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Ok men, let’s be honest with ourselves.  We really do care about getting old and we care about how we look.  According to the American Society of Aesthetic Plastic Surgery, over 950,000 procedures were performed on men in 2012, an increase of 18% from 2011.  The data also shows that the non-surgical procedures enjoyed the most significant gain of 21.5%. These include botox, hair removal and hyaluronic acid fillers (570,000 procedures) 1.  I can attest to the success of these procedures as I perform them every day in my office.  These are proven treatments that counter the aging effects and damage that has already taken a toll on our skin.  As we can now admit that we care about how our skin looks, logically we should shift our focus toward prevention.  Don’t worry, prevention should not by synonymous with inconvenience, hassle, or expense.   Think of the terms simple and efficient.


Let’s focus on hydration and protection.  A simple, underutilized form of prevention is the daily use of a well-picked facial moisturizer.  Even though men have thicker skin than women and the testosterone in our systems stimulate more oil production from our sebaceous glands, daily cleansing and shaving can strip our skin of both moisture and natural oils that help to protect it.   Water in the skin is an important structural component for maintaining plump, smooth skin.  Regular use of a facial moisturizer can fortify our natural skin barrier and replenish the natural hydration elements in the outer layers of our skin thereby reducing the occurrence of dry, scaly, susceptible skin.    


Most moisturizers have a combination of humectants and emollients to optimize hydration.  Keeping it simple, humectants draw water into the outer layers of the skin from both the deeper layers as well as from the environment, and emollients act to seal moisture in by forming a protective barrier.  Emollients also help to make the skin feel soft and smooth.  Because men have oilier skin than women, manufactures of skin care for men have formulated products that combine humectants and emollients that are light, oil-free, and non-comedogenic (will not clog pores).  So, you don’t have to feel like you’re wearing a shiny, heavy, acne-producing product.


Well-hydrated skin will look and feel better, but it won’t likely lead to long-term wrinkle reduction.  How can we achieve more significant long term effects? By using a broad-spectrum SPF in our moisturizer.  It is estimated that 90% of the skins visible aging is caused by sun exposure. 2  A recent study by Green in 2013 revealed that daily use of sunscreen with an SPF 15 reduced skin aging by 24% when compared to subjects who only used sunscreen intermittently. 3  Even if you aren’t concerned about wrinkles, you should care about skin cancer as men have a significantly higher incidence of sun related skin cancer when compared to women.  Of course as the study reveals, daily use of an SPF 15 sunscreen helps, but using a broadspectrum SPF 30 during more extensive exposure is recommended.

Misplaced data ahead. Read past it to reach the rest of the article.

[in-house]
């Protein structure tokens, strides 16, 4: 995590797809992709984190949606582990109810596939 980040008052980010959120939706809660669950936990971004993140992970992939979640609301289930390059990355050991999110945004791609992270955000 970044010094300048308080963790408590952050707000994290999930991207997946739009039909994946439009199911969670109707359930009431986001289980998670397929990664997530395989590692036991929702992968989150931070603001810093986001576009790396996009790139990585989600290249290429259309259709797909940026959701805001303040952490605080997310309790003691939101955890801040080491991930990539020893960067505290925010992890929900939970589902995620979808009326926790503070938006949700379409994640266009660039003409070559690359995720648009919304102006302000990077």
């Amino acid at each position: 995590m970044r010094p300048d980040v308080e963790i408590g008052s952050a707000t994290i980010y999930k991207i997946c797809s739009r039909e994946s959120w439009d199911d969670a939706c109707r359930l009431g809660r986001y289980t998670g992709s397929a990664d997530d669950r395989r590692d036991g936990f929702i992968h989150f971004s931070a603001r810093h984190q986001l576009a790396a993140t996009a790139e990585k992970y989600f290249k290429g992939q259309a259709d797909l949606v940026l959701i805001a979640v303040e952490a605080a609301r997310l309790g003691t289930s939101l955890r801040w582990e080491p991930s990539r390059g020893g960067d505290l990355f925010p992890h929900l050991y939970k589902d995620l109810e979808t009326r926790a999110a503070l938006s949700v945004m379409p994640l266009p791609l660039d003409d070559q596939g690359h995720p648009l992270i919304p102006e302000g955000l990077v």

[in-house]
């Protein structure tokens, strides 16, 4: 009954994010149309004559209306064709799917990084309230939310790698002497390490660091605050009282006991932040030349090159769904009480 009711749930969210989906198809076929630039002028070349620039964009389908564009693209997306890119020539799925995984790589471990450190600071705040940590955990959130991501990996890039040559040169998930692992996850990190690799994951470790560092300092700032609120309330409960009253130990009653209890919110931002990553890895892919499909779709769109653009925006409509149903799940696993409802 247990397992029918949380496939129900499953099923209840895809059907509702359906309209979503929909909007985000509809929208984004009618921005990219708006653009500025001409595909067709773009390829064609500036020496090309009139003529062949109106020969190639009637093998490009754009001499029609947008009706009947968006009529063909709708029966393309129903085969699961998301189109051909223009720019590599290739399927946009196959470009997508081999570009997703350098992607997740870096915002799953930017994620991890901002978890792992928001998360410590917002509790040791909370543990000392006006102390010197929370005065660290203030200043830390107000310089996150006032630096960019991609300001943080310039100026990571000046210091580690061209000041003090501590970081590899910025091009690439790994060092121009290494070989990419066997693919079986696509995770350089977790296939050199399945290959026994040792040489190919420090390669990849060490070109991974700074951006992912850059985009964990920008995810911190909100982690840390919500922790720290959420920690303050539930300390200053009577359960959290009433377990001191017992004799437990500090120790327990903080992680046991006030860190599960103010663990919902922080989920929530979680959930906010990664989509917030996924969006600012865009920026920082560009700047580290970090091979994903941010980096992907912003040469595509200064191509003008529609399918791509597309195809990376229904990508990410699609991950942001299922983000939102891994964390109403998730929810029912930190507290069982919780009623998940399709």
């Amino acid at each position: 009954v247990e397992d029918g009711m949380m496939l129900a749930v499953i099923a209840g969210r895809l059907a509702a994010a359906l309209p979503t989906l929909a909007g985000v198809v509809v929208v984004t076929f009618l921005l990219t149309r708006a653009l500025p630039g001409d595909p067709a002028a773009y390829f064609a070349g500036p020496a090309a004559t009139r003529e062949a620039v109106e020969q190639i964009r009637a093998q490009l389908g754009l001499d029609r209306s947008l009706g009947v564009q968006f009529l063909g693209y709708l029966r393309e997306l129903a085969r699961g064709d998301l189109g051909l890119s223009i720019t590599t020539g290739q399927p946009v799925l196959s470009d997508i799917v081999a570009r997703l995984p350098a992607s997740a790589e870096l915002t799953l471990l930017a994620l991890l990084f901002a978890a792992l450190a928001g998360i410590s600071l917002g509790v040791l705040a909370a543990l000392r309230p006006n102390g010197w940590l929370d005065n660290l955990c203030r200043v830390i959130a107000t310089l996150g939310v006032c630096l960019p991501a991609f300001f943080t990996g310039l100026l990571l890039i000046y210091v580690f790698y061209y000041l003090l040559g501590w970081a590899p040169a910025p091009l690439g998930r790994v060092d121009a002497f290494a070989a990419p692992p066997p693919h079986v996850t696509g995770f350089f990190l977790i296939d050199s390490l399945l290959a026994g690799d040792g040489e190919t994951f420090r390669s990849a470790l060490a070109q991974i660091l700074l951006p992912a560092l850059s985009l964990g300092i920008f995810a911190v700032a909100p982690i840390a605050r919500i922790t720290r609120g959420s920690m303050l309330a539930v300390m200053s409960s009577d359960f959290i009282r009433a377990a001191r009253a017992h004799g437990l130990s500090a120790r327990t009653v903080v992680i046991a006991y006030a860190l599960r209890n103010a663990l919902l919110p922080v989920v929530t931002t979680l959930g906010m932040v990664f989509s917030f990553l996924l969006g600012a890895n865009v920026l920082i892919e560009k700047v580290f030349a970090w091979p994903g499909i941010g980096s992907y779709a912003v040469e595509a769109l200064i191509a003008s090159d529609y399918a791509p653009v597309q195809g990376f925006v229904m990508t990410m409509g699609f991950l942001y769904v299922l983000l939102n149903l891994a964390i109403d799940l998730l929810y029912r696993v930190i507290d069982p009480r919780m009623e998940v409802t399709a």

The process is quite simple if you consider how impactful applying daily moisturizer to your skin can be.   Hydration and protection should start at an early age as the damaging effects of the sun (uv radiation) and environment tend to be cumulative.  To keep your routine simple, look for a moisturizer that is light in feel, non-comedogenic,  hypoallergenic, and has a broadspectrum UVA/UVB  coverage.  If you have trouble, seek advice from a skin care specialist.   Don’t wait until you notice the wrinkles, hydrate and protect your skin now, as you will thank yourself years down the road.






1 American Society for Aesthetic Plastic Surgery http://www.surgery.org/

2 Skin Cancer Foundation

3Adele C. Green, Ph.D., lab head and senior research fellow, Queensland Institute of Medical Research, Royal Brisbane Hospital, Queensland, Australia; Beth McLellan, M.D. assistant professor, Ronald O. Perelman Department of Dermatology, Joan H. Tisch Center for Women's Health, NYU Langone Medical Center, New York City; June 4, 2013, Annals of Internal Medicine


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